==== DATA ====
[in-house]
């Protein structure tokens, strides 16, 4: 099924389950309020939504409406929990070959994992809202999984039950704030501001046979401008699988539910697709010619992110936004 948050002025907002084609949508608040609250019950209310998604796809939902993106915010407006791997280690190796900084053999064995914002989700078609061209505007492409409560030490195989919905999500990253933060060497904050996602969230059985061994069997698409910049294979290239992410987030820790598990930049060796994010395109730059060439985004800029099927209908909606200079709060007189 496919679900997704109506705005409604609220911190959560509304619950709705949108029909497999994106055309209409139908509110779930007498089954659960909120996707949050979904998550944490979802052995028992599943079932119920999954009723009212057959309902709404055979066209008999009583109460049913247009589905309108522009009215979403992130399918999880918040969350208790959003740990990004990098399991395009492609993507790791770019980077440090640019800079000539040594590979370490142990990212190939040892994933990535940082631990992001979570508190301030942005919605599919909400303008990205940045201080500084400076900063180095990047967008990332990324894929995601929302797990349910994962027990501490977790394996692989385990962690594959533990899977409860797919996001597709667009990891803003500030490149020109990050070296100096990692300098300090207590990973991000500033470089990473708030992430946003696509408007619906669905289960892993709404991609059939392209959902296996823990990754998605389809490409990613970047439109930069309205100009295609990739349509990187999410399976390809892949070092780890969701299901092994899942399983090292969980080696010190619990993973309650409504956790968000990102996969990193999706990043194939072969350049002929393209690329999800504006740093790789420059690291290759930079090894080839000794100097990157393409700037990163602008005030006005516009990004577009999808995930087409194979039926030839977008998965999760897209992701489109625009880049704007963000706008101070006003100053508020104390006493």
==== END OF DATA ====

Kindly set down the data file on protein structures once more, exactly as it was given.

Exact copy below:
[in-house]
């Protein structure tokens, strides 16, 4: 099924389950309020939504409406929990070959994992809202999984039950704030501001046979401008699988539910697709010619992110936004 948050002025907002084609949508608040609250019950209310998604796809939902993106915010407006791997280690190796900084053999064995914002989700078609061209505007492409409560030490195989919905999500990253933060060497904050996602969230059985061994069997698409910049294979290239992410987030820790598990930049060796994010395109730059060439985004800029099927209908909606200079709060007189 496919679900997704109506705005409604609220911190959560509304619950709705949108029909497999994106055309209409139908509110779930007498089954659960909120996707949050979904998550944490979802052995028992599943079932119920999954009723009212057959309902709404055979066209008999009583109460049913247009589905309108522009009215979403992130399918999880918040969350208790959003740990990004990098399991395009492609993507790791770019980077440090640019800079000539040594590979370490142990990212190939040892994933990535940082631990992001979570508190301030942005919605599919909400303008990205940045201080500084400076900063180095990047967008990332990324894929995601929302797990349910994962027990501490977790394996692989385990962690594959533990899977409860797919996001597709667009990891803003500030490149020109990050070296100096990692300098300090207590990973991000500033470089990473708030992430946003696509408007619906669905289960892993709404991609059939392209959902296996823990990754998605389809490409990613970047439109930069309205100009295609990739349509990187999410399976390809892949070092780890969701299901092994899942399983090292969980080696010190619990993973309650409504956790968000990102996969990193999706990043194939072969350049002929393209690329999800504006740093790789420059690291290759930079090894080839000794100097990157393409700037990163602008005030006005516009990004577009999808995930087409194979039926030839977008998965999760897209992701489109625009880049704007963000706008101070006003100053508020104390006493």